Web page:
Optionally, the nontransparent beams are covered with an exterior door panel (also known as door skin). Examples of materials useful for making the door panel, which forms part of the outer layer of the vehicle, include: metal, fiberglass, carbon fiber, and/or fiber-reinforced plastic.

Different designs of vehicles may benefit from utilizing one or more nontransparent side beams as described above. In one embodiment, the nontransparent side beam is embedded in a movable structure that changes its location with respect to the vehicle compartment. For example, the nontransparent side beam may be part of the left door of the vehicle. In another embodiment, the nontransparent side beam is embedded in the vehicle compartment itself and does not change its location with respect to the rest of the compartment. For example, the nontransparent side beam may be placed in a compartment wall to the left of the occupant.

In order to better protect the occupant from injury due to hitting the head against the side of the vehicle, in some embodiments, the vehicle may comprise a nontransparent Shock-Absorbing Energy Dissipation Padding (SAEDP) located at eye level between the nontransparent side beam and the occupant. The SAEDP is less stiff than a standard automotive glass window. In one example, the SAEDP comprises a passive material. In another example, the SAEDP includes an airbag. And in still another example, the SAEDP includes a pneumatic pad. Optionally, the vehicle includes a display on which the representation of the outside environment may be presented to the occupant. Optionally, the display is supported by the SAEDP and/or the nontransparent side beam. Optionally, the display is a flexible display.

In a similar fashion to the utilization of nontransparent side beams on the left side of the vehicle, in some embodiments, one or more nontransparent side beams may be used to help protect the occupant's right side. For example, in one embodiment, the vehicle includes a second nontransparent side beam, located at eye level to the right of the occupant, and a second camera configured to take video of the outside environment to the right of the occupant. In this embodiment, the computer is further configured to generate a second representation of the outside environment to the right of the occupant. Optionally, the second nontransparent side beam extends horizontally over at least 30 cm and weighs less than at least one of the following weights: 20 kg, 10 kg, and 5 kg.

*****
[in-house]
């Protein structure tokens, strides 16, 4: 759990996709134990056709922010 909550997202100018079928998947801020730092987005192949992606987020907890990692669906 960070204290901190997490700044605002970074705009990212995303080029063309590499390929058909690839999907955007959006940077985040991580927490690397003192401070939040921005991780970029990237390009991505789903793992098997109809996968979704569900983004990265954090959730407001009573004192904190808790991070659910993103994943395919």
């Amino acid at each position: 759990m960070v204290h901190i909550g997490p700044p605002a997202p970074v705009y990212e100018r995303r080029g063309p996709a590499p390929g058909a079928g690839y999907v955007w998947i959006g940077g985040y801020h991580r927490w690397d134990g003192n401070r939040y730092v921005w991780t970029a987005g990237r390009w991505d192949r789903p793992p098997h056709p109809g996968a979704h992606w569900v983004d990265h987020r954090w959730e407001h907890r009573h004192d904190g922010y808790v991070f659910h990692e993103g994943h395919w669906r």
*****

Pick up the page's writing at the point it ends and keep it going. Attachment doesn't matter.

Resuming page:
Most on-road vehicles, including autonomous and non-autonomous vehicles, include as part of the vehicle body one or more windows, such as a windshield, side windows, or a rear window. The purpose of these windows is to offer vehicle occupants a view of the outside world. However, this feature comes at a cost. One of the major drawbacks of having a standard windshield relates to the safety risks it poses in the case of a collision. In order to avoid obstruction of the view, various support structures such as a-pillar and other beams need to be placed outside of the windshield area, which can weaken a vehicle's structural integrity in the case of a collision.

While various safety systems have been developed and deployed over the years in order to address the safety shortcomings of vehicle windows, they only offer a partial, and usually inadequate redress. Thus, there is a need for a vehicle that can offer the advantage of a windshield (e.g., a view of the outside), without suffering from at least some of the shortcomings of a standard windshield, such as the increased safety risk that a standard windshield often poses.

Some aspects of this disclosure involve utilizing one or more nontransparent beams in order to help protect the occupant in a case of a collision. The one or more beams are stiffer than automotive laminated glass. In one example, a nontransparent beam comprises a high tensile steel pipe and pressed material. In another example, a nontransparent beam comprises an aluminum extruded shape.

In one embodiment, an autonomous on-road vehicle that weighs less than 1500 kg without batteries includes a nontransparent beam, located in front of and at eye level of an occupant who sits in a front seat of the vehicle during normal driving, extends horizontally over at least 30 cm, has an average width below 10 cm, and is stiffer than automotive laminated glass. The vehicle also includes a camera to take video of the outside environment in front of the occupant, and a computer to generate for the occupant, based on the video, a representation of the outside environment in front of the occupant at eye level. Optionally, the representation is presented to the occupant using a display. In one example, the display is comprised in a head-mounted display (HMD), and the vehicle further comprises a communication system configured to transmit the representation to the HMD. In another example, the display is coupled to the inner side of the compartment.